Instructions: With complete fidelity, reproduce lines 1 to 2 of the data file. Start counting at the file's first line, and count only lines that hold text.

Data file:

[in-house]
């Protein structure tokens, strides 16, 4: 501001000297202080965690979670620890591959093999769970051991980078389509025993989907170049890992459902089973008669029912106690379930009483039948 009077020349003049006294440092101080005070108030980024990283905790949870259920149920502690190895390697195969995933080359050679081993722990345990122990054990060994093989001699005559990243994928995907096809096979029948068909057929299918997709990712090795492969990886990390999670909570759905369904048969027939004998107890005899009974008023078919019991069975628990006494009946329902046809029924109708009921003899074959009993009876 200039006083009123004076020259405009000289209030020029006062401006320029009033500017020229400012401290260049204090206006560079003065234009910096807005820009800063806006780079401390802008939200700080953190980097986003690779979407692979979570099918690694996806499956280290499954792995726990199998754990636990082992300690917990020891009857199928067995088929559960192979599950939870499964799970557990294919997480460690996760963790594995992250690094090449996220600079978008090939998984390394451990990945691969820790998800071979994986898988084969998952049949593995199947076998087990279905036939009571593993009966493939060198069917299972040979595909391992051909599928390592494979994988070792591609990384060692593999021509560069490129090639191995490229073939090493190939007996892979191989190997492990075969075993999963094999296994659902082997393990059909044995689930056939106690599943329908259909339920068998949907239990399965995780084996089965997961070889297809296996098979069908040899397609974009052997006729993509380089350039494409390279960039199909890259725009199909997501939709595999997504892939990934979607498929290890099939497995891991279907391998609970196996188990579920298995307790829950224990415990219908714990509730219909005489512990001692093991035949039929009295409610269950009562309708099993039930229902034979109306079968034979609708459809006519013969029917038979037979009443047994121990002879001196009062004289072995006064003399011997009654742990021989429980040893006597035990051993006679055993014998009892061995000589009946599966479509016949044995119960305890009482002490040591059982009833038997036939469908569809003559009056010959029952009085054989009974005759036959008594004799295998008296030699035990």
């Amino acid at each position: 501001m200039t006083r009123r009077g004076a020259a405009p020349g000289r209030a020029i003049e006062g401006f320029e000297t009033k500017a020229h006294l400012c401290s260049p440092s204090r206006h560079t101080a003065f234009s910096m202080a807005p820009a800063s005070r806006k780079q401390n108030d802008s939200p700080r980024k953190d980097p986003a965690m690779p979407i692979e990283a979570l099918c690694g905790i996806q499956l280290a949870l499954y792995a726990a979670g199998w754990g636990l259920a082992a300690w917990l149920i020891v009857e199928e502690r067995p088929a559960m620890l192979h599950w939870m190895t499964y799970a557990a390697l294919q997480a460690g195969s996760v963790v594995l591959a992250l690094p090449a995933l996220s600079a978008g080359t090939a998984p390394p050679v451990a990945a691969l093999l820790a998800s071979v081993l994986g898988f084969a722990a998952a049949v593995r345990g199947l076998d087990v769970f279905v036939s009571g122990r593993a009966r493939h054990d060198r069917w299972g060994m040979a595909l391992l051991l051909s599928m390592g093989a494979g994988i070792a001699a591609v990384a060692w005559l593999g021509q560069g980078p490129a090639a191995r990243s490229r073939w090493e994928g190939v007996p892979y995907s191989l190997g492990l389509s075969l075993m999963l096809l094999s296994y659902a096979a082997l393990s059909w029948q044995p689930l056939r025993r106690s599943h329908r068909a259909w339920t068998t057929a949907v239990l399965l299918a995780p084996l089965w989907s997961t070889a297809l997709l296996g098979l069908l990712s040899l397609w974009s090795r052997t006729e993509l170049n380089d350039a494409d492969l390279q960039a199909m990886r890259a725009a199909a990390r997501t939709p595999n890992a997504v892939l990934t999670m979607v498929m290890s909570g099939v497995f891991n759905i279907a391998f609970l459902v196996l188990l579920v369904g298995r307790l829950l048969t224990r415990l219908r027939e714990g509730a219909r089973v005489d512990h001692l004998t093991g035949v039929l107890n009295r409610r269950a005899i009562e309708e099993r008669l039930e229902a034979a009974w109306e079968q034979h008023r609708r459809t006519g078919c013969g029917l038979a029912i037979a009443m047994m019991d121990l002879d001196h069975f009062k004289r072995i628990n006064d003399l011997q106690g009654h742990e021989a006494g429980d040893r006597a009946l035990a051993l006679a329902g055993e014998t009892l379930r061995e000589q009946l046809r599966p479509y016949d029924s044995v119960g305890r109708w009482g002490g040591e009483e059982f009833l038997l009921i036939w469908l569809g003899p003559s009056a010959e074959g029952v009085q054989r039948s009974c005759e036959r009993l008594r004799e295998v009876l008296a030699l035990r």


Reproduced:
[in-house]
């Protein structure tokens, strides 16, 4: 501001000297202080965690979670620890591959093999769970051991980078389509025993989907170049890992459902089973008669029912106690379930009483039948 009077020349003049006294440092101080005070108030980024990283905790949870259920149920502690190895390697195969995933080359050679081993722990345990122990054990060994093989001699005559990243994928995907096809096979029948068909057929299918997709990712090795492969990886990390999670909570759905369904048969027939004998107890005899009974008023078919019991069975628990006494009946329902046809029924109708009921003899074959009993009876 200039006083009123004076020259405009000289209030020029006062401006320029009033500017020229400012401290260049204090206006560079003065234009910096807005820009800063806006780079401390802008939200700080953190980097986003690779979407692979979570099918690694996806499956280290499954792995726990199998754990636990082992300690917990020891009857199928067995088929559960192979599950939870499964799970557990294919997480460690996760963790594995992250690094090449996220600079978008090939998984390394451990990945691969820790998800071979994986898988084969998952049949593995199947076998087990279905036939009571593993009966493939060198069917299972040979595909391992051909599928390592494979994988070792591609990384060692593999021509560069490129090639191995490229073939090493190939007996892979191989190997492990075969075993999963094999296994659902082997393990059909044995689930056939106690599943329908259909339920068998949907239990399965995780084996089965997961070889297809296996098979069908040899397609974009052997006729993509380089350039494409390279960039199909890259725009199909997501939709595999997504892939990934979607498929290890099939497995891991279907391998609970196996188990579920298995307790829950224990415990219908714990509730219909005489512990001692093991035949039929009295409610269950009562309708099993039930229902034979109306079968034979609708459809006519013969029917038979037979009443047994121990002879001196009062004289072995006064003399011997009654742990021989429980040893006597035990051993006679055993014998009892061995000589009946599966479509016949044995119960305890009482002490040591059982009833038997036939469908569809003559009056010959029952009085054989009974005759036959008594004799295998008296030699035990």